It also faces a problem attracting and retaining quality professionals, something the city needs to improve its overall image. Although there are more crime-riddled, economically depressed areas in Ohio, Toledo's status as something of a major city attracts more attention to its warts, which include a less-than-desirable job market.
USA Today wasn’t kind to Mendota, CA, listing it as the single "worst" city in America to call home. It's easy to see how the writers could come to that conclusion, as the poverty rate in Mendota is a mind-numbing 49.5%. One in two people in Mendota doesn't have a job!
You can bet that any city where half the population is unemployed isn’t exactly bustling with quality jobs for those who do work there every day. Keep in mind that these numbers may be skewed by off-the-books jobs, but those jobs typically aren't very desirable either.
California City, CA
According to USA Today, California City, CA, is about as good at providing quality jobs for its residents as it is at coming up with an original name. It’s in the top 10% of unemployment rates in the nation, with just a tad fewer than 30% of its residents lacking a job.
Beyond that, it ranks in the top 25% of American cities in terms of violent crime — never a good thing — and it has the lowest percentage in terms of home values. It’s safe to say you won't find many Harvard graduates working in California City.
Highland Park, MI
Highland Park is a suburb of Detroit that is basically in the same boat as Detroit itself. With the slow death of American manufacturing and the American auto industry, in particular, parts of the city have turned into abandoned ghost towns, where the only thing higher than the crime rate is the unemployment rate.
The poverty rate in Highland Park is 49%, and the 1,701 violent crimes per 100,000 people puts the city in the top 10% nationally — not a goal you ever want to achieve. The median household income hovers around the $15,000 mark, an unfathomable figure for most families.
Bessemer, AL, is one of those tiny, rural Southern towns that you may not even realize is there until you're driving through it. Based on a Google Image search, its most defining feature is the railroad track running through town, but it’s also plagued with sky-high unemployment and poverty rates.
Bessemer isn't a place you want to find yourself if you’re in need of a job, let alone a good job. The poverty rate is just under 30%, and the 2,986 violent crimes per 100,000 people is in the top 10% percent in the nation.
Avenal, CA, is one of those towns where you see the old school movie theater and think, "Oh, that's cute!" But then you realize how little the town has progressed if that’s the only movie theater. Then you look at the economic statistics for the town and think, "Oh, that's sad!"
Avenal has an unemployment rate of more than 36%, and high poverty typically comes with high crime rates. Not surprisingly, Avenal is in the top 25% nationally in terms of violent crime, and unless someone invents a time machine for Avenal to hop in, that's unlikely to change.
What did you say, most promising young job candidates in America? You don’t want lead and other toxic chemicals in your drinking and bathing water? Well, perhaps Flint, MI, isn’t the town for you! But you already knew that, didn't you?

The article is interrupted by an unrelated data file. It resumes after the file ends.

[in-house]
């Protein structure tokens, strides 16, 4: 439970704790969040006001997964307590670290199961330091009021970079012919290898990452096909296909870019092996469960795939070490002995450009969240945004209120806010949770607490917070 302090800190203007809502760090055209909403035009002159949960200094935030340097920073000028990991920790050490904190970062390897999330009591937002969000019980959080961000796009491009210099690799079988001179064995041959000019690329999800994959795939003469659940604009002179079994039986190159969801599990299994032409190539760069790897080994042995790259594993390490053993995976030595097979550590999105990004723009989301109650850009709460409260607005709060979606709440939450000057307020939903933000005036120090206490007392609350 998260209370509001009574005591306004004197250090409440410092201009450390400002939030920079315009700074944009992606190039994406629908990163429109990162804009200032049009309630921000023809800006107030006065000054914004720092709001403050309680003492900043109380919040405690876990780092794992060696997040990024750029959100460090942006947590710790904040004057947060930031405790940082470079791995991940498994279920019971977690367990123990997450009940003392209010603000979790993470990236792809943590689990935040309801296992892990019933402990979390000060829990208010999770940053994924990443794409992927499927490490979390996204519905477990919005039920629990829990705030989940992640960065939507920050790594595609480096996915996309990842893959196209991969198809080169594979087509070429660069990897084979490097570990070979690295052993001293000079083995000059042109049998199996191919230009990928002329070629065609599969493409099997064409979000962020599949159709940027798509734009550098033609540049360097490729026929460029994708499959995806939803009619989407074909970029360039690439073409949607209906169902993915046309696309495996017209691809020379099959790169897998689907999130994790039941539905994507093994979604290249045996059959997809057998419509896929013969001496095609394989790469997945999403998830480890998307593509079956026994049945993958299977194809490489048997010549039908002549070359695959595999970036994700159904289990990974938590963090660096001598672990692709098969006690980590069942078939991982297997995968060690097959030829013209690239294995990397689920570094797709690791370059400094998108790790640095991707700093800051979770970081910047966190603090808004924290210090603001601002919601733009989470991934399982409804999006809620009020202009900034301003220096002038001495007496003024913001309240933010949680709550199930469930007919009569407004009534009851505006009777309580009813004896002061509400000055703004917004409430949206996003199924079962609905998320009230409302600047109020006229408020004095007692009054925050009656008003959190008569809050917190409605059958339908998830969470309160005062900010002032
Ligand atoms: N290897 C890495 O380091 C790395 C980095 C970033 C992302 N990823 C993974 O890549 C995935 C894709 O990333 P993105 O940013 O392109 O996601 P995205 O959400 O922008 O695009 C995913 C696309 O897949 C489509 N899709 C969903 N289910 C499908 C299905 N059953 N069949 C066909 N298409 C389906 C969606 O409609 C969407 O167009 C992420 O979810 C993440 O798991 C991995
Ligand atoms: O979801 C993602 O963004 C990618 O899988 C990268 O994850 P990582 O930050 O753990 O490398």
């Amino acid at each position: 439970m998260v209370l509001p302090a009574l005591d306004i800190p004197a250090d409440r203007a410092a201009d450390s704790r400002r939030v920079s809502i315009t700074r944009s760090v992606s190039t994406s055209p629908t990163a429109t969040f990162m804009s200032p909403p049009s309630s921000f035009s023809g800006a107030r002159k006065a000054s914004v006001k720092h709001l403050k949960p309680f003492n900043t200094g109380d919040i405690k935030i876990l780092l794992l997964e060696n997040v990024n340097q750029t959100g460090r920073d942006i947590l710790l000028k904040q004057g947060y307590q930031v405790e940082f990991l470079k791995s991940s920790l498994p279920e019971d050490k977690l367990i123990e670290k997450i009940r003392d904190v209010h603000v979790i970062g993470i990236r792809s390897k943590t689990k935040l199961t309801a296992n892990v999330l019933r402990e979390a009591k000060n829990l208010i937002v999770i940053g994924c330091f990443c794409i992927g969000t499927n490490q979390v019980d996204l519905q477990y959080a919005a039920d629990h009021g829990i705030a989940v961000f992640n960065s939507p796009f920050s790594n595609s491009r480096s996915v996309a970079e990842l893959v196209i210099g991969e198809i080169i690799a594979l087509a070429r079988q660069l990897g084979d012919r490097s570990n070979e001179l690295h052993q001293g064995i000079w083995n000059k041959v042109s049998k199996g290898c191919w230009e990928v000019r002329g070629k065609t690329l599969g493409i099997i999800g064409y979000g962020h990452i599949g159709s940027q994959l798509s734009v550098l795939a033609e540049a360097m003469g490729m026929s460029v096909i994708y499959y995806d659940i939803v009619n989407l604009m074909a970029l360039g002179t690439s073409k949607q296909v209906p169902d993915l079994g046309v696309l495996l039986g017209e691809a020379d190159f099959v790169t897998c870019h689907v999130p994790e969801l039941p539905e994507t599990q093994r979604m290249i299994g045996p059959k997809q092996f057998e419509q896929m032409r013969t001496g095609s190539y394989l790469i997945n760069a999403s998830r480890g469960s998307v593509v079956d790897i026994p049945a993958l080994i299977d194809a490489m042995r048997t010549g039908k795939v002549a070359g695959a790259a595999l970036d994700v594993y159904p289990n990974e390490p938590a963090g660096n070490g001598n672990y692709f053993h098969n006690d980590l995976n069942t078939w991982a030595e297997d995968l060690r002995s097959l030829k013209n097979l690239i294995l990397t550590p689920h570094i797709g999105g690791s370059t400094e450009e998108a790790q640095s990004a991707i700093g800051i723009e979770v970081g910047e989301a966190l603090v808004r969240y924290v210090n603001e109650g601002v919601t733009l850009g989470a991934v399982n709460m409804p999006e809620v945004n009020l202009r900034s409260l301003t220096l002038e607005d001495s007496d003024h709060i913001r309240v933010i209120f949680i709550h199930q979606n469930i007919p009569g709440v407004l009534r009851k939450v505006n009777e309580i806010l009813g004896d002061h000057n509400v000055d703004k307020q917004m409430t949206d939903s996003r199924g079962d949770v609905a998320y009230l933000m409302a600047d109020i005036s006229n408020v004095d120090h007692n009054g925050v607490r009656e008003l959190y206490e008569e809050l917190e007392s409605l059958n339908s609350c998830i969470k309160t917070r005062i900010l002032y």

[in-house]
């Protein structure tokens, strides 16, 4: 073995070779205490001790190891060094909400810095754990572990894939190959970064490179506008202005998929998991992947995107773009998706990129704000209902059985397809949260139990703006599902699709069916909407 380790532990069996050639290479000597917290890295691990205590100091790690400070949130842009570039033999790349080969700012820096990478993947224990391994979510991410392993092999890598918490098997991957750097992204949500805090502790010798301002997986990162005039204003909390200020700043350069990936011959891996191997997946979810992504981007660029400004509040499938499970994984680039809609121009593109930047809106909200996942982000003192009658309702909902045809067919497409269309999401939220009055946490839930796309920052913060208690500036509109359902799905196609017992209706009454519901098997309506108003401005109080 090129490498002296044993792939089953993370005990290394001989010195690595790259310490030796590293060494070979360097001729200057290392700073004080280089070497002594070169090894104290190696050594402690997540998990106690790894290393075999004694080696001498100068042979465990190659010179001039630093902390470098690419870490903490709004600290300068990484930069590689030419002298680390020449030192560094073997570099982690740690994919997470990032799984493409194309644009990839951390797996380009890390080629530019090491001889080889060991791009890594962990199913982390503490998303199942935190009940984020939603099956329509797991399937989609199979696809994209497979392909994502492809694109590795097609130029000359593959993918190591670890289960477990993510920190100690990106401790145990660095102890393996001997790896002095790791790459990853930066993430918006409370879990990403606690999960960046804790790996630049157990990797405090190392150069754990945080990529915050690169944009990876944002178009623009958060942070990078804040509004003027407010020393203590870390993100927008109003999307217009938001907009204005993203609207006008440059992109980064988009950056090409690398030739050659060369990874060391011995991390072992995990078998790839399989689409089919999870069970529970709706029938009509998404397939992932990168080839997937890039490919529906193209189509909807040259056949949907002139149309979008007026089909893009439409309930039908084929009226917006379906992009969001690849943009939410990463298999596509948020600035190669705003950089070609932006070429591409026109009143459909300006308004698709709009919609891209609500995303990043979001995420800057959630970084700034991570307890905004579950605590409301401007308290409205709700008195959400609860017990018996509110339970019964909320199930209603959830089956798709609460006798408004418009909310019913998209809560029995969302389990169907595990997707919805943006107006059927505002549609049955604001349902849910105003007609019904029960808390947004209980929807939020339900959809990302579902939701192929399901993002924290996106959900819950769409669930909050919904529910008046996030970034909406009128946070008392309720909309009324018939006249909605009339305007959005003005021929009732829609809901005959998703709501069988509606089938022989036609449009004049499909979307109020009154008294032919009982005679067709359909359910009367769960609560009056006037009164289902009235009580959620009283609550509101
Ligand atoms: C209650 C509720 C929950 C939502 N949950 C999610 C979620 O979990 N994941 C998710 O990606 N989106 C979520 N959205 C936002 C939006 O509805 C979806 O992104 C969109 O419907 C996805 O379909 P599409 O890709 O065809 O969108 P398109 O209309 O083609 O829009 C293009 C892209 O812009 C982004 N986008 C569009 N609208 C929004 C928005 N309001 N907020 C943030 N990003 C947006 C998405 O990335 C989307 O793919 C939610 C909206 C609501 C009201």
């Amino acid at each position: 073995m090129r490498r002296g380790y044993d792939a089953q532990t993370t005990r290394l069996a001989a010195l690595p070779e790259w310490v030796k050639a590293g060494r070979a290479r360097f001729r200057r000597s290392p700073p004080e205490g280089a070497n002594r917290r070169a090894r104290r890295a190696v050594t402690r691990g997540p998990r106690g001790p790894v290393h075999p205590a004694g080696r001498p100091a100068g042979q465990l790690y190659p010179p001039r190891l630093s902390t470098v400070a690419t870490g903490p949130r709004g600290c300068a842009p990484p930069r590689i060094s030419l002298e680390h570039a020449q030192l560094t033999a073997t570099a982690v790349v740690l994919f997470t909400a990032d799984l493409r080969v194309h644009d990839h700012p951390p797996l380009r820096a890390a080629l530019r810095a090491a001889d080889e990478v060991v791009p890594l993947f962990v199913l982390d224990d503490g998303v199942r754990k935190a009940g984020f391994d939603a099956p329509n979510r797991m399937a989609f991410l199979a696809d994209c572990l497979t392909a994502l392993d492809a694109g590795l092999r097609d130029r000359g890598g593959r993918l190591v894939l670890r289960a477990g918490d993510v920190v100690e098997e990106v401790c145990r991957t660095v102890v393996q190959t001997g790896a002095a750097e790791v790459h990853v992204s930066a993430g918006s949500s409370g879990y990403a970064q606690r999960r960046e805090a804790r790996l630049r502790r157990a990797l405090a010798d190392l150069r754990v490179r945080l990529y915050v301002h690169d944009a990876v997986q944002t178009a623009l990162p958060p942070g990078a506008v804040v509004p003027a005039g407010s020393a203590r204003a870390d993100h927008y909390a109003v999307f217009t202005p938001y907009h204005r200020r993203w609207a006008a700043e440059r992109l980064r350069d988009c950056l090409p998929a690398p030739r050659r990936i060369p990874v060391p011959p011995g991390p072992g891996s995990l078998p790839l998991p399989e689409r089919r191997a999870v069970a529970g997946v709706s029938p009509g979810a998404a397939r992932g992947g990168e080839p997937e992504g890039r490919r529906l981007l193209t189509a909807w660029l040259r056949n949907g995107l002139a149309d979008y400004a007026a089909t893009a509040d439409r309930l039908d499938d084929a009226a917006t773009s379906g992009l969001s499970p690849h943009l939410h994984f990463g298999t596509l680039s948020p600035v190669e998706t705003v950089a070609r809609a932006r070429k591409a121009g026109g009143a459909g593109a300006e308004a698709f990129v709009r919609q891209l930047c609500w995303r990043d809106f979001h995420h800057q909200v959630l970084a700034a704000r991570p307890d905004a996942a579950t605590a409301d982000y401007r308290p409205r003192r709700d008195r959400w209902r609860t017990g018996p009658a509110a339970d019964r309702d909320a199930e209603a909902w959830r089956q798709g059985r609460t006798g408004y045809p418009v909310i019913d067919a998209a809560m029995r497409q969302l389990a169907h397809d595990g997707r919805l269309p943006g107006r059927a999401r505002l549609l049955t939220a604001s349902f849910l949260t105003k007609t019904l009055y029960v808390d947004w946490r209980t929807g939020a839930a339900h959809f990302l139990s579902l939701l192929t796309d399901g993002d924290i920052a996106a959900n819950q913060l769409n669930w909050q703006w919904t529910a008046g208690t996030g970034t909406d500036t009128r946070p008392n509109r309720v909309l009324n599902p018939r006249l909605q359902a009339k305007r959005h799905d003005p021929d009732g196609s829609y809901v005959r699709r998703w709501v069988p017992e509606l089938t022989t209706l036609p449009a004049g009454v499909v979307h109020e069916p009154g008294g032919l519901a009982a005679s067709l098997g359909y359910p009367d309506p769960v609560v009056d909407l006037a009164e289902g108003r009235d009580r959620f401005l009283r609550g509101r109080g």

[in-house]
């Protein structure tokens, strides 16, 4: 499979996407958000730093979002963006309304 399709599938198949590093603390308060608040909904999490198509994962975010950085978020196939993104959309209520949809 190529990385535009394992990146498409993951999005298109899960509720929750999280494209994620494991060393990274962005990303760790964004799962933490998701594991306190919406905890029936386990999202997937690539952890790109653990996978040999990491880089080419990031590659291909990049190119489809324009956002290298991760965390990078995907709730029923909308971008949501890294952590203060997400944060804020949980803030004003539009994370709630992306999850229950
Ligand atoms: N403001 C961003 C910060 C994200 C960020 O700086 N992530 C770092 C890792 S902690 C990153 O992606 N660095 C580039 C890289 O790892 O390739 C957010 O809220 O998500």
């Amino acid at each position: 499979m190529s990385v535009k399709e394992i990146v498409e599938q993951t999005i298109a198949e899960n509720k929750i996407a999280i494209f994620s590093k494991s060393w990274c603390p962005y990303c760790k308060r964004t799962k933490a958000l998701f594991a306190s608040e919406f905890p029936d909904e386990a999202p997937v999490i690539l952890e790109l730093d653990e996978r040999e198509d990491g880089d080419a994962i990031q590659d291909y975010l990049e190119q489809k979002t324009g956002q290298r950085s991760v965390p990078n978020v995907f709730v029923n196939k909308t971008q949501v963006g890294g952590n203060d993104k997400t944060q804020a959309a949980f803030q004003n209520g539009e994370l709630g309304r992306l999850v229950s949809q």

Flint has taken a ton of criticism for putting its residents at risk of death and disease due to years of neglect, corruption and mismanagement. It’s shocking, but it turns out that such patterns of behavior aren't great for attracting, retaining or creating happy employees. Flint's poverty rate is more than 41%, home values are virtually nonexistent and violent crime is rampant. Not good!
East St. Louis, IL
East St. Louis sits across the river from the main city in Illinois. It has all the trappings of most of the cities on this list: high crime, few professional opportunities, massive unemployment and a shortage of happy employees. The unemployment rate of more than 43% is in the top 10% in the country.
Adding insult to injury, violent crime is in the top 10% percent as well. In fact, according to USA Today, East St. Louis is the most dangerous city in the United States. It has a steadily declining population base, and that is never a sign that a city is retaining happily employed all-stars in any industry.
Union City, GA
If you looked at Union City, GA, on a Google Image search, you might think it was quaint. It looks like one of those small, dot-on-the-map Southern towns that time forgot. Seemingly innocent enough, right? The stats tell a different story.
Union City ranks in the top 25% in terms of poverty. Perhaps more surprising (based on initial appearances) is the fact that the town ranks in the top 10% nationally in terms of violent crime. That leads to one simple fact: Those with good employment options don't want to work in a city where they could get robbed at any moment.
Firebaugh, CA, isn’t a particularly violent town. It’s just a landlocked desert city in South Central California that is as barren visually as it is in terms of employment. You get the idea from the photo. It’s one of those places where most residents can't wait to leave — if they only had a way out.
Unemployment is typically somewhere around 30%, a figure that is likely to remain level or even rise. There’s certainly no discernible reason for Firebaugh to see an influx of jobs at any point this century.
If you drive through or even near Bogalusa, LA, you will smell a distinct odor. You may think initially that it’s roadkill — yes, it smells that bad — but anyone familiar with the smell will tell you it’s just the paper plant. It turns out that cities that embrace the all-encompassing stink of papermaking aren't likely to attract many other quality employers.
Although the paper mill is an indispensable source of employment for the people of Bogalusa, it hasn’t prevented an unemployment rate of more than 36% for the town. The violent crime rate also ranks in the top 10% nationally.